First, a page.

Dog attack prompts discussion of rules and regulations
A vicious dog attack in Sundre on Aug. 18, as well as several other recent dog-attack incidents in the district, has spurred a lot of discussion on dog ownerships, dog breeds and the penalties for dog-related injuries and deaths.
In Mountain View County, pitbull Terriers, American pit bull Terriers and pitbulls are considered restricted dogs, meaning the fines and expectations involving these dogs are higher than other breeds.
In the county, an injury or attack by a vicious or restricted dog to a person carries a fine of between $600 and $1,000. A dog attack or injury to an animal, by a vicious dog can have a fine of up to $400.
“We don’t want to ban anyone from owning certain breeds,” Rob Ridley, a community peace officer in Mountain View County, told the Gazette. “But the owners of restricted breeds are held to higher standards of ownership and responsibility.”
Red Deer County, as well as towns and villages across the region all have similar danger dog bylaws on the books.
There have been a number of dog attack incidents in Mountain View County in the recent past: • On Aug. 18 a 26-year-old Calgary woman received serious injuries when she was attacked by two pitbulls in a Sundre trailer. A woman has been charged in that case.
• Two people were severely injured after being attacked by Akita dogs in a Didsbury-area home in July 2011. The dogs’ owner was later convicted and fined.
• An Olds woman was attacked and severely bitten by a dog in an Olds alley last year. That case remains before the courts.
Educational programs such as Paws for Safety Dog Bite Prevention are committed to reducing the number of dog bite incidents by teaching the students safe dog-encounter behaviour. The program is offered in Chinook’s Edge School Division and elsewhere.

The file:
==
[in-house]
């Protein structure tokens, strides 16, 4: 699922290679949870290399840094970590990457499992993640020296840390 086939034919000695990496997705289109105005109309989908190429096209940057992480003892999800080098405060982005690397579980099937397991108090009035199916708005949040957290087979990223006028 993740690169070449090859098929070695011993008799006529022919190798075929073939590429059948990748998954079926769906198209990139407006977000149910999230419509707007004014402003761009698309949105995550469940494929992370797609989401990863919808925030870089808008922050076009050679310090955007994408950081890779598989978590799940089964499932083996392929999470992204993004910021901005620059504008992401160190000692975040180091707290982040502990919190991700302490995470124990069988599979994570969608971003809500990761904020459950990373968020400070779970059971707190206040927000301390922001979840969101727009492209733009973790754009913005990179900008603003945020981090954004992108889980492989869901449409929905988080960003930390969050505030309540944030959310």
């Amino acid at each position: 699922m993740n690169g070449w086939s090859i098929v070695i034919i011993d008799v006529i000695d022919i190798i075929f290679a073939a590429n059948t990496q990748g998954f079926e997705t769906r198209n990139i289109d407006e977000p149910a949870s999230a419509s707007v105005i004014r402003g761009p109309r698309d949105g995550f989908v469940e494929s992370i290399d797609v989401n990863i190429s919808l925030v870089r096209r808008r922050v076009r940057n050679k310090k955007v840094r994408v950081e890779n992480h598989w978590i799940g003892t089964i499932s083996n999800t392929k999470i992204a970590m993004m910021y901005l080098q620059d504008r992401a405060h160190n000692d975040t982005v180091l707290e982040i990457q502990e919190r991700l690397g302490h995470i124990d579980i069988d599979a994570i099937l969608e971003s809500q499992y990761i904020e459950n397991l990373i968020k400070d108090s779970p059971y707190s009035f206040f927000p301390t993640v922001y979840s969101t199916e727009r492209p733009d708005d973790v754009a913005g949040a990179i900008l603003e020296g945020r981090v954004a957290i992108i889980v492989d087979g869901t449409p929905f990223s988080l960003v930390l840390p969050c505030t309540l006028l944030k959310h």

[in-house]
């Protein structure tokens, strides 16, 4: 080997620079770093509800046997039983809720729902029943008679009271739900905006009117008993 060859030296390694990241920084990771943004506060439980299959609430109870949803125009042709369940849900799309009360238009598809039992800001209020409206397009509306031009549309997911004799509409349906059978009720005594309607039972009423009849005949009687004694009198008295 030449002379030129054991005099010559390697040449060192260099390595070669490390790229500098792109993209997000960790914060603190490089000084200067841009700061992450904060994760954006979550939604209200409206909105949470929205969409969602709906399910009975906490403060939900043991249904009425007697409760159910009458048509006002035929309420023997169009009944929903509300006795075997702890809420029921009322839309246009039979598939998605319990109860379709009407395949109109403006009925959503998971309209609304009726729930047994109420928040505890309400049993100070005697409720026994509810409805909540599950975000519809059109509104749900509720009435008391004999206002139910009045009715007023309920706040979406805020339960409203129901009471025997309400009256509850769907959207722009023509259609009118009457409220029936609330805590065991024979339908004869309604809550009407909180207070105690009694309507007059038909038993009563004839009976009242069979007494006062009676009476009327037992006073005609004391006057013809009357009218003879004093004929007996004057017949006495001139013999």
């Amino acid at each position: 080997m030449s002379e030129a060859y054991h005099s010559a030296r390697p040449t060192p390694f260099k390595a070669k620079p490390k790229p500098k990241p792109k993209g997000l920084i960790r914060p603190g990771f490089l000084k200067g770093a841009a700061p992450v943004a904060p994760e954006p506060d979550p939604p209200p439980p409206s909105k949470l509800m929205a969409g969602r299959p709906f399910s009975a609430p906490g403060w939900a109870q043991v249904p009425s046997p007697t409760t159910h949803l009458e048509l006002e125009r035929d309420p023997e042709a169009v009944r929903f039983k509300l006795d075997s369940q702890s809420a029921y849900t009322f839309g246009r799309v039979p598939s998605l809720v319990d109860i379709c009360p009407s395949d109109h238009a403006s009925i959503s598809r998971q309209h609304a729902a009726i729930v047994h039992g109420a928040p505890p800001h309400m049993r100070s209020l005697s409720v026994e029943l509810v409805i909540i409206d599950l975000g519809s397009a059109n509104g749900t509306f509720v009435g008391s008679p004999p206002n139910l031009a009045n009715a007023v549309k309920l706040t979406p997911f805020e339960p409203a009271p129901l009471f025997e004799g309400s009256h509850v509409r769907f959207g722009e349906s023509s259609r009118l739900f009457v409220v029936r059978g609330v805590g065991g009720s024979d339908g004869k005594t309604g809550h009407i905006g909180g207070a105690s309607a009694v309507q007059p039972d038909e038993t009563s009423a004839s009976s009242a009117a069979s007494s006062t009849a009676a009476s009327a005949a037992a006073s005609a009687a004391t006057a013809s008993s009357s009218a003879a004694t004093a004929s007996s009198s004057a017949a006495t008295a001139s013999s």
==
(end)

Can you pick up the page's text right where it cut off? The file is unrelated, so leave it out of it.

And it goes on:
Under the program students are taught how to approach and interact with stray dogs and dogs they are familiar with to prevent dog bites but they are also taught what to do if they encounter an aggressive dog.
The City of Calgary has become something of a provincial model for dog bite prevention and control and has been looked upon for inspiration when it comes to dealing and handling dog breed that have been for dealing with dangerous dogs.
“We don’t have a pet problem, we have a people problem,” Bill Bruce, retired Director of Animal Services Calgary told the Gazette. “We don’t punish breeds, we punish behavior. The bottom line is, we believe all dogs are capable of biting. It’s not controlling pets, it’s about holding people responsible for their pets.”
Bruce has been an advocate for responsible pet ownership and took the approach that through training, physical care and socialization, any animal has the chance to thrive and be a great pet.